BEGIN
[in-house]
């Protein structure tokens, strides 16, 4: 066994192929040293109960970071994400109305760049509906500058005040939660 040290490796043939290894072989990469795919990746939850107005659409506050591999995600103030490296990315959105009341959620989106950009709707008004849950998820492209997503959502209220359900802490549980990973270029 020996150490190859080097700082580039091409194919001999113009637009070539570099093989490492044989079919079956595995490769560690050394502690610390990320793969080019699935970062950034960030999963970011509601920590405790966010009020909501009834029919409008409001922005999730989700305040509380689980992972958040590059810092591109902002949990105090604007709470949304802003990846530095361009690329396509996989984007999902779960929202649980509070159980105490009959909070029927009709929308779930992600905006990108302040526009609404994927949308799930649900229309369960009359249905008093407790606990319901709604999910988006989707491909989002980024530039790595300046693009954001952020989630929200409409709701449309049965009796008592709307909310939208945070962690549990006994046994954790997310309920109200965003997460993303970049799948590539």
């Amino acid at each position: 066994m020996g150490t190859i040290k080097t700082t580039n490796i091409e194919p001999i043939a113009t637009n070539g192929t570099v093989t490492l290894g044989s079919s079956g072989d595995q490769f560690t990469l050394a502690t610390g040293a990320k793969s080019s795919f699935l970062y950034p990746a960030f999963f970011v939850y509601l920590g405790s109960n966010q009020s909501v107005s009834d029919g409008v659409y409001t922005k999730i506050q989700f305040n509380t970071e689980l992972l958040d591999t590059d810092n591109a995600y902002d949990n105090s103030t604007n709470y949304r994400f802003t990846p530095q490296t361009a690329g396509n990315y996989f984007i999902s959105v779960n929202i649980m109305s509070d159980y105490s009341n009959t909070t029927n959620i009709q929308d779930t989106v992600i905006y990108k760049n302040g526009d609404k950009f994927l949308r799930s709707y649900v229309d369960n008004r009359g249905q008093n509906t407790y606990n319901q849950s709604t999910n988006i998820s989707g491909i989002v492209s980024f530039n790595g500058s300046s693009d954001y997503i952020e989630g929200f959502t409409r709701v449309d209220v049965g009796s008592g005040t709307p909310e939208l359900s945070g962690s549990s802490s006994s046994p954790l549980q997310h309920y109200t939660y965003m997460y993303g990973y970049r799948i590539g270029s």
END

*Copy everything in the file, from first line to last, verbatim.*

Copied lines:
[in-house]
């Protein structure tokens, strides 16, 4: 066994192929040293109960970071994400109305760049509906500058005040939660 040290490796043939290894072989990469795919990746939850107005659409506050591999995600103030490296990315959105009341959620989106950009709707008004849950998820492209997503959502209220359900802490549980990973270029 020996150490190859080097700082580039091409194919001999113009637009070539570099093989490492044989079919079956595995490769560690050394502690610390990320793969080019699935970062950034960030999963970011509601920590405790966010009020909501009834029919409008409001922005999730989700305040509380689980992972958040590059810092591109902002949990105090604007709470949304802003990846530095361009690329396509996989984007999902779960929202649980509070159980105490009959909070029927009709929308779930992600905006990108302040526009609404994927949308799930649900229309369960009359249905008093407790606990319901709604999910988006989707491909989002980024530039790595300046693009954001952020989630929200409409709701449309049965009796008592709307909310939208945070962690549990006994046994954790997310309920109200965003997460993303970049799948590539």
């Amino acid at each position: 066994m020996g150490t190859i040290k080097t700082t580039n490796i091409e194919p001999i043939a113009t637009n070539g192929t570099v093989t490492l290894g044989s079919s079956g072989d595995q490769f560690t990469l050394a502690t610390g040293a990320k793969s080019s795919f699935l970062y950034p990746a960030f999963f970011v939850y509601l920590g405790s109960n966010q009020s909501v107005s009834d029919g409008v659409y409001t922005k999730i506050q989700f305040n509380t970071e689980l992972l958040d591999t590059d810092n591109a995600y902002d949990n105090s103030t604007n709470y949304r994400f802003t990846p530095q490296t361009a690329g396509n990315y996989f984007i999902s959105v779960n929202i649980m109305s509070d159980y105490s009341n009959t909070t029927n959620i009709q929308d779930t989106v992600i905006y990108k760049n302040g526009d609404k950009f994927l949308r799930s709707y649900v229309d369960n008004r009359g249905q008093n509906t407790y606990n319901q849950s709604t999910n988006i998820s989707g491909i989002v492209s980024f530039n790595g500058s300046s693009d954001y997503i952020e989630g929200f959502t409409r709701v449309d209220v049965g009796s008592g005040t709307p909310e939208l359900s945070g962690s549990s802490s006994s046994p954790l549980q997310h309920y109200t939660y965003m997460y993303g990973y970049r799948i590539g270029s």